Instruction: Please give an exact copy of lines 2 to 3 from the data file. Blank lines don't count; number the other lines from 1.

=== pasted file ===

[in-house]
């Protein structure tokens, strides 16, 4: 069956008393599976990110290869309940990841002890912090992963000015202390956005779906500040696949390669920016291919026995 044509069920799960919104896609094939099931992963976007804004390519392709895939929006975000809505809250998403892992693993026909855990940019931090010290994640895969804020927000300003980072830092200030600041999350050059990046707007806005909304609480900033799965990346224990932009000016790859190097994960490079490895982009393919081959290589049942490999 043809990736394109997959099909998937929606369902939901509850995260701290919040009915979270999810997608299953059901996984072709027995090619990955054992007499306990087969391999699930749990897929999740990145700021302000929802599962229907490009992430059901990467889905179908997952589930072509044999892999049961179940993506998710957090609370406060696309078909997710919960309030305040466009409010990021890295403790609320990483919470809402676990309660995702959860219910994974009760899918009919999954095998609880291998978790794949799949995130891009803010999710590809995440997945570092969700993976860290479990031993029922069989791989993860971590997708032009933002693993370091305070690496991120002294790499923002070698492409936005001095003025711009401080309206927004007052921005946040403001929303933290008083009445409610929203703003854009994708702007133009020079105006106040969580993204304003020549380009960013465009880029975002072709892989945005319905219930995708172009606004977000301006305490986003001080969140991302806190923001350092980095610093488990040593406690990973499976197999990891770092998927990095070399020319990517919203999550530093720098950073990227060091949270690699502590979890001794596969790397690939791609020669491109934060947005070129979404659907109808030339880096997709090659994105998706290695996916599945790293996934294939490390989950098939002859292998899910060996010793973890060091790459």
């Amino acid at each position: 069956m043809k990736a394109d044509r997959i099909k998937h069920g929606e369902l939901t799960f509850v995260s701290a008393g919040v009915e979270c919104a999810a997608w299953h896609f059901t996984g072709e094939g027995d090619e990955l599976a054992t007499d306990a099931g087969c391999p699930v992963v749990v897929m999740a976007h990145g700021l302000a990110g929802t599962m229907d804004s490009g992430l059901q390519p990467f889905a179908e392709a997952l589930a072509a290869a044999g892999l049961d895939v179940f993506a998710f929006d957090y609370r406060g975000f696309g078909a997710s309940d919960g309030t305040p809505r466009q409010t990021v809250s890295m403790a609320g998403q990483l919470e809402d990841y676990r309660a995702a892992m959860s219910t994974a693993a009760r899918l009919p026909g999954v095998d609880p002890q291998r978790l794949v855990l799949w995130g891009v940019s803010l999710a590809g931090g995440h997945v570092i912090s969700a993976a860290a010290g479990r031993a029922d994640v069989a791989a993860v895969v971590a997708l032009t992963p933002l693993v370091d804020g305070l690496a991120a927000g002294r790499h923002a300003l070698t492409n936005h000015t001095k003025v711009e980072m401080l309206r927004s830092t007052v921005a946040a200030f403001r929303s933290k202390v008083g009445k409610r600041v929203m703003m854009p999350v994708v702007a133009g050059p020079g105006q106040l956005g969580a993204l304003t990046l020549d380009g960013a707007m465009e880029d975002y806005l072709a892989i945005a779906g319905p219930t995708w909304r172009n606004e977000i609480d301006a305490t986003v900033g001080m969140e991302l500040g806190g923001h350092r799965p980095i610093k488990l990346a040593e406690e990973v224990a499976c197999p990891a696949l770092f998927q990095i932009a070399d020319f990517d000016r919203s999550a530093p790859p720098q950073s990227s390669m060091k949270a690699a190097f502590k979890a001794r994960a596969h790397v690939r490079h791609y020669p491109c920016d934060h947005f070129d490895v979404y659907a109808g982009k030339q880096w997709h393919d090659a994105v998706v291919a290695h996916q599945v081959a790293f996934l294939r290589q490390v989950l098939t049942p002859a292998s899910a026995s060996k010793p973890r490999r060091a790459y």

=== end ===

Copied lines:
């Protein structure tokens, strides 16, 4: 069956008393599976990110290869309940990841002890912090992963000015202390956005779906500040696949390669920016291919026995 044509069920799960919104896609094939099931992963976007804004390519392709895939929006975000809505809250998403892992693993026909855990940019931090010290994640895969804020927000300003980072830092200030600041999350050059990046707007806005909304609480900033799965990346224990932009000016790859190097994960490079490895982009393919081959290589049942490999 043809990736394109997959099909998937929606369902939901509850995260701290919040009915979270999810997608299953059901996984072709027995090619990955054992007499306990087969391999699930749990897929999740990145700021302000929802599962229907490009992430059901990467889905179908997952589930072509044999892999049961179940993506998710957090609370406060696309078909997710919960309030305040466009409010990021890295403790609320990483919470809402676990309660995702959860219910994974009760899918009919999954095998609880291998978790794949799949995130891009803010999710590809995440997945570092969700993976860290479990031993029922069989791989993860971590997708032009933002693993370091305070690496991120002294790499923002070698492409936005001095003025711009401080309206927004007052921005946040403001929303933290008083009445409610929203703003854009994708702007133009020079105006106040969580993204304003020549380009960013465009880029975002072709892989945005319905219930995708172009606004977000301006305490986003001080969140991302806190923001350092980095610093488990040593406690990973499976197999990891770092998927990095070399020319990517919203999550530093720098950073990227060091949270690699502590979890001794596969790397690939791609020669491109934060947005070129979404659907109808030339880096997709090659994105998706290695996916599945790293996934294939490390989950098939002859292998899910060996010793973890060091790459």
């Amino acid at each position: 069956m043809k990736a394109d044509r997959i099909k998937h069920g929606e369902l939901t799960f509850v995260s701290a008393g919040v009915e979270c919104a999810a997608w299953h896609f059901t996984g072709e094939g027995d090619e990955l599976a054992t007499d306990a099931g087969c391999p699930v992963v749990v897929m999740a976007h990145g700021l302000a990110g929802t599962m229907d804004s490009g992430l059901q390519p990467f889905a179908e392709a997952l589930a072509a290869a044999g892999l049961d895939v179940f993506a998710f929006d957090y609370r406060g975000f696309g078909a997710s309940d919960g309030t305040p809505r466009q409010t990021v809250s890295m403790a609320g998403q990483l919470e809402d990841y676990r309660a995702a892992m959860s219910t994974a693993a009760r899918l009919p026909g999954v095998d609880p002890q291998r978790l794949v855990l799949w995130g891009v940019s803010l999710a590809g931090g995440h997945v570092i912090s969700a993976a860290a010290g479990r031993a029922d994640v069989a791989a993860v895969v971590a997708l032009t992963p933002l693993v370091d804020g305070l690496a991120a927000g002294r790499h923002a300003l070698t492409n936005h000015t001095k003025v711009e980072m401080l309206r927004s830092t007052v921005a946040a200030f403001r929303s933290k202390v008083g009445k409610r600041v929203m703003m854009p999350v994708v702007a133009g050059p020079g105006q106040l956005g969580a993204l304003t990046l020549d380009g960013a707007m465009e880029d975002y806005l072709a892989i945005a779906g319905p219930t995708w909304r172009n606004e977000i609480d301006a305490t986003v900033g001080m969140e991302l500040g806190g923001h350092r799965p980095i610093k488990l990346a040593e406690e990973v224990a499976c197999p990891a696949l770092f998927q990095i932009a070399d020319f990517d000016r919203s999550a530093p790859p720098q950073s990227s390669m060091k949270a690699a190097f502590k979890a001794r994960a596969h790397v690939r490079h791609y020669p491109c920016d934060h947005f070129d490895v979404y659907a109808g982009k030339q880096w997709h393919d090659a994105v998706v291919a290695h996916q599945v081959a790293f996934l294939r290589q490390v989950l098939t049942p002859a292998s899910a026995s060996k010793p973890r490999r060091a790459y």